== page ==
I once worked for a general sales manager who employed a peculiar litmus test for hiring team members. He would only hire candidates with personality traits resembling the kids he hung out with in high school! In doing so, he reasoned he would gather a crew that, if not familiar, was, at least, one he could get along with. Given the hiring practices of the period, when candidates were plentiful and jobs were scarce, it may have seemed a suitable solution to team building.
Well, it turns out that assembling a sales team that approximates the “cool crowd” from days of our youth is not the best way to comprise a winning lineup. In fact, research has found that teams constructed of a diversity of personality types outperform those that contain similar traits. On the other hand, my sales manager’s belief that using personality assessments as a consideration for hiring was spot-on.
Using personality assessments supports team success
Think of your most recent hire. Of all the characteristics you consider during the hiring process, which one do you give the most weight to? It may be skills, knowledge, experience, or other subjective or industry-related criteria. Similarly, you may believe that each position requires the candidate possess a particular set of skills or cognitive ability. Regardless of your chosen method, using personality assessments can pre-qualify, disqualify or help to rank competing candidates to complement your team and streamline your hiring process.
There are plenty of personality profiling tools
Today, there is an abundance of personality tests available. These assessments help people understand themselves and those around them for any number of purposes or intent. In fact, using personality assessments and strength finders has become commonplace.
Personality assessments are used to establish workplace profiles, marital compatibility, leadership development, and team building, plus countless other applications. Heather Harper provides a brief history and a concise overview in a recently updated ranking of personality tests. Separately, she authored an article, “How To Use The Science of Personality When Building an Effective Team”, that identifies five traits that capture the most important aspects of personality. This collection of traits, known to psychologists as the Big‑5 Model, is an organization of personality traits in terms of five basic dimensions:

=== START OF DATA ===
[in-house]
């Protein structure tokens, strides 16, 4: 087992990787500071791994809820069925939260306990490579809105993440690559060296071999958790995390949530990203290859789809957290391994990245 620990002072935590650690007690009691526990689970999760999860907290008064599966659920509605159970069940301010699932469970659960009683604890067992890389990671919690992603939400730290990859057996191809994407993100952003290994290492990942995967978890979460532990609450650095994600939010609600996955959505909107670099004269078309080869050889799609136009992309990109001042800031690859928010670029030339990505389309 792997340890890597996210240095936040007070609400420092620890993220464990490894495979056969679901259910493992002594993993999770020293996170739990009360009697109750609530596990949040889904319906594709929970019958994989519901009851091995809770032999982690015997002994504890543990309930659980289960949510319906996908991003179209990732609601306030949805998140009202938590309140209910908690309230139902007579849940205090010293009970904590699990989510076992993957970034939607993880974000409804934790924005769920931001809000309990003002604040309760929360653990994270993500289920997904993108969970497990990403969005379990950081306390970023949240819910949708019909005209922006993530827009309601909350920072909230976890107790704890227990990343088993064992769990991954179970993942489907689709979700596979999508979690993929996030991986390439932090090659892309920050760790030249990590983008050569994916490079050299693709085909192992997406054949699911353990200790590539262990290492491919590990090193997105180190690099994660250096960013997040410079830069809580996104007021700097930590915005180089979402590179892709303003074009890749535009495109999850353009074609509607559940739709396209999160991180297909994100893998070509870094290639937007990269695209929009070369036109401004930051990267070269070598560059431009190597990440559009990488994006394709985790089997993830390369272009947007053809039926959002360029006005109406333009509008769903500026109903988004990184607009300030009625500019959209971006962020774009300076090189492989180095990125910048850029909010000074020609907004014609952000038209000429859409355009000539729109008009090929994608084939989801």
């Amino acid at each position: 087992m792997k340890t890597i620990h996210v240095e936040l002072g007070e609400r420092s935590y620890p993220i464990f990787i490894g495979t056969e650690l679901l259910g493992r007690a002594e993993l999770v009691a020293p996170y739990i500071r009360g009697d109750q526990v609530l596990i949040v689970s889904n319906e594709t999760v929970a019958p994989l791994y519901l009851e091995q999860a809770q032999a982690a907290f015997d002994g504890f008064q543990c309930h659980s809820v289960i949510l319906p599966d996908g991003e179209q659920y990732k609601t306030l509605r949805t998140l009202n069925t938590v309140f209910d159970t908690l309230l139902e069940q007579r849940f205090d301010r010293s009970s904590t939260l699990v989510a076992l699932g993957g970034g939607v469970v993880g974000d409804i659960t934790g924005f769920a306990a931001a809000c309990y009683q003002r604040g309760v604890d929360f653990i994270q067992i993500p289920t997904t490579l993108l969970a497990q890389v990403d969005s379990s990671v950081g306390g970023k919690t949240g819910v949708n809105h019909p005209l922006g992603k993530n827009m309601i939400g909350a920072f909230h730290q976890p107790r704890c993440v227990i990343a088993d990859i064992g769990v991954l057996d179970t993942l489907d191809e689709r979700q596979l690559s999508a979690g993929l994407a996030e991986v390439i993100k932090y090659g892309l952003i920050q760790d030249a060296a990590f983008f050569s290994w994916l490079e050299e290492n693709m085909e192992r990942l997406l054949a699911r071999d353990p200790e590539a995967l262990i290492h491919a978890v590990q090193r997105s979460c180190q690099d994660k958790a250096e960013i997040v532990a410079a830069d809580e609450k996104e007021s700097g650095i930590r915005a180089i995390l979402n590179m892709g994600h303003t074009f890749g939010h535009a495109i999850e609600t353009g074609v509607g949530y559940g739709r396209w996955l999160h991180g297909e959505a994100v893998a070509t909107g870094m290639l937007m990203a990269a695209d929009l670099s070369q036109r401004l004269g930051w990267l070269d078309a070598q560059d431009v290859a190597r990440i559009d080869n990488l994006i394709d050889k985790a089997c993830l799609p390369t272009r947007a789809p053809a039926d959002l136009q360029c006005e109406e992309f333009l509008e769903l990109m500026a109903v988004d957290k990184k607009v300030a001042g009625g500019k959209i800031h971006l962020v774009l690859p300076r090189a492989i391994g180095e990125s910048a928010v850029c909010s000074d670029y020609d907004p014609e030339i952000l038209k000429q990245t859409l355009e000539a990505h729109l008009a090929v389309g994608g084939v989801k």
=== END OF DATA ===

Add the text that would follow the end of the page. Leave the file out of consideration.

- Openness to experience
It’s evident that each dimension can contribute a degree of influence on the team. Subsequently, these facets are nuanced and will each possess their own inherent strengths and weaknesses. The author cautions that it is important to recognize that one personality type is not particularly better than another. However, by using personality assessments, a savvy hiring manager can strategically develop a team with complementary personality traits.
Mix and match personalities to create your best team
Now, we have assessments that go beyond personality and take psychometric details into account. Using these assessments, you don't have to guess at how a candidate will perform in your company. You can build a selling dream team to produce the proper measure of push and pull. In an ideal world, your team would have extroverts to lead the tasks, agreeable employees to reduce conflict, conscientious members to produce quality work, and emotionally stable individuals to keep calm and carry on.
Keep in mind, the team’s personality configuration can be influenced by the type of work, the external pressure from clients and suppliers, and the physical work environment, be it remote or in-person. Using personality and psychometric assessments to guide hiring, coaching and incentivizing will enable you to create a cohesive team that outperforms your competition.
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